UK social care funding is a ‘stain on the nation’, says economist who led official review into support for the elderly a decade ago, as he calls for old people to be celebrated and not treated like a ‘burden’
- Sir Andrew Dilnot led a review a decade ago looking at social care sector reform
- Today he said current levels of social care funding are still a ‘stain on the nation’
- He also said there needs to be a ‘change in society’s attitudes towards old age’
UK social care funding remains a ‘stain on the nation’, according to an economist who led an official review into support for the elderly a decade ago.
Sir Andrew Dilnot chaired the Commission on Funding of Care and Support which published a report containing recommendations designed to improve help for old people.
However, social care remains one of the UK’s biggest political issues with successive governments having failed to overhaul how the sector is funded in order to make it sustainable.
Sir Andrew told MPs today that funding for social care is still ‘inadequate’ nine years after the Dilnot Commission published its recommended reforms.
He also argued there needs to be a shift in society’s attitudes to old age as he said getting old should be celebrated rather than the elderly being seen as a ‘burden’.
Sir Andrew Dilnot today told MPs that the current state of social care funding is ‘a stain on us as a nation’
Sir Andrew told the Health and Social Care Select Committee: ‘We just don’t spend enough money on care.
‘We want to be a country where those who are most in need are looked after well, we’ve seen the tragedy of what’s happened in the last few months that has affected people receiving care.’
He added: ‘We want to be a society where we look after people and right now the funding of social care is inadequate…
‘That’s a stain on us as a nation.’
The academic said reforms of the industry were ‘due now, it’s been due for many years’.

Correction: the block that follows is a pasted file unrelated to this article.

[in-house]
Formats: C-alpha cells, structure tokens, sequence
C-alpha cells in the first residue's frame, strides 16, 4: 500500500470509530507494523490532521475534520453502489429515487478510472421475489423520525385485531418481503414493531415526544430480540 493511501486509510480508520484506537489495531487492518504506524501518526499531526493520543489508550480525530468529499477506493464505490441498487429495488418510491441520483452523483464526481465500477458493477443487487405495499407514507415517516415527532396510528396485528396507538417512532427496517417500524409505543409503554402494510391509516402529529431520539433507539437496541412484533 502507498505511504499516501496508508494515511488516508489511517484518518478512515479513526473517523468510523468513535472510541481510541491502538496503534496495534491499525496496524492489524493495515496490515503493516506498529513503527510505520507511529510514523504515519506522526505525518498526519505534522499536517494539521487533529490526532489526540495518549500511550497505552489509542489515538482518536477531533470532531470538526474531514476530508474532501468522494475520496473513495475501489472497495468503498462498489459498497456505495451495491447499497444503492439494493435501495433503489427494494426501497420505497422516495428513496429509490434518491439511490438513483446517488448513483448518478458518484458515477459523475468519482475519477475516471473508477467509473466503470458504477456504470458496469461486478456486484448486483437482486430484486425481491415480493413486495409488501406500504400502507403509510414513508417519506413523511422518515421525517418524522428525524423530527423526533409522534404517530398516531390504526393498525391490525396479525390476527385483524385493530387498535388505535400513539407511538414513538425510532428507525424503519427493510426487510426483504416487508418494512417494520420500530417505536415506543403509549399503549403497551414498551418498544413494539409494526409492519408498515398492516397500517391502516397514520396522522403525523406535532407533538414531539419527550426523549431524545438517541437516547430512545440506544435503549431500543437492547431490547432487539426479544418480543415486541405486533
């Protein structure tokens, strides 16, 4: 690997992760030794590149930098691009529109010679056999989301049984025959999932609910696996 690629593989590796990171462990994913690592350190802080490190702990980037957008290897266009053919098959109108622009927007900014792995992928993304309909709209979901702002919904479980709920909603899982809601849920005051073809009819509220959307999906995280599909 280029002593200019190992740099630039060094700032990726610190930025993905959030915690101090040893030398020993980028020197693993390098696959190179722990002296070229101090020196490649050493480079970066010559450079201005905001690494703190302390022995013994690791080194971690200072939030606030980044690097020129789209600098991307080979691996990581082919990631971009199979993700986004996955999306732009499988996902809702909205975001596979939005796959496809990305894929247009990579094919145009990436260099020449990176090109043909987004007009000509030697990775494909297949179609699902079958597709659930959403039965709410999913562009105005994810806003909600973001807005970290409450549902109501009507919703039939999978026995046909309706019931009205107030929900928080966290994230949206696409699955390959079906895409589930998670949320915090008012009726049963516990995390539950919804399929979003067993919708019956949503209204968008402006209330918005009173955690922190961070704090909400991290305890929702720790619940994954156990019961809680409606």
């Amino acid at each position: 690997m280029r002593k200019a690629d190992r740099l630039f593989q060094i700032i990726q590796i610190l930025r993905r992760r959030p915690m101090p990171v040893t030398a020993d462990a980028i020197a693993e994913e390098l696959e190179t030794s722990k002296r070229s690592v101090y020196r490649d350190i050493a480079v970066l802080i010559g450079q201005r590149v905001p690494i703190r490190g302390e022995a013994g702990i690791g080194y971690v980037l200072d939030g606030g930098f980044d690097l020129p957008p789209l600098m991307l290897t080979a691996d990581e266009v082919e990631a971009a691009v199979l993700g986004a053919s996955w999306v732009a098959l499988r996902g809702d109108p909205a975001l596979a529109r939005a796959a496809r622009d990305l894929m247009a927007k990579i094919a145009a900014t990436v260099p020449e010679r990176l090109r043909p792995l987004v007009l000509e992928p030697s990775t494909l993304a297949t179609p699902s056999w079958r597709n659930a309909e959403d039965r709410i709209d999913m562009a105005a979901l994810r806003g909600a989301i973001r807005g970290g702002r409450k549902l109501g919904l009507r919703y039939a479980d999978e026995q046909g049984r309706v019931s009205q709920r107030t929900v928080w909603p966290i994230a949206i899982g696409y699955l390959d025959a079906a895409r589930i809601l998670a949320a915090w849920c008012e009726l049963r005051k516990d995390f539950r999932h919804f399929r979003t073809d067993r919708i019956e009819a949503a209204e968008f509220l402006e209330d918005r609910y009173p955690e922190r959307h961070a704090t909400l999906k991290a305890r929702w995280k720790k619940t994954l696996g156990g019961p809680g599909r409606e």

‘In all kinds of ways we have a system that doesn’t work, that doesn’t look after the people who need it well, that doesn’t look after those who are providing the care well, and doesn’t provide an industry that’s attractive to move into,’ he said.
The Dilnot Commission report, published in July 2011, recommended a £35,000 cap on what a person should contribute in total to their care costs, as well as a more generous means testing system for Government support.
Boris Johnson and the Tories pledged in their 2019 General Election manifesto to tackle the issue.
The party committed to ‘urgently seek a cross-party consensus in order to bring forward the necessary proposal and legislation for longterm reform’.
‘The prerequisite of any solution will be a guarantee that no one needing care has to sell their home to pay for it,’ the Conservative Party manifesto said.
However, progress is yet to be made on delivering on the manifesto pledge.
Boris Johnson and the Tories committed in their 2019 manifesto to find a cross-party consensus on long term social care funding reform
Sir Andrew said he was still in favour of introducing a cap like the one he advocated in 2011 as he also called on the public to be more celebratory of people reaching old age.
He said: ‘We hear so much about the burden of ageing, we should be celebrating this extraordinary triumph that people are living longer lives and we should also be very clear that quality of life isn’t necessarily low when you need social care.’
He continued: ‘There’s just no doubt we need a change in society’s attitudes towards old age.
‘It’s not something that just Government can do, I think we all need to be a part of celebrating ageing and celebrating caring.’
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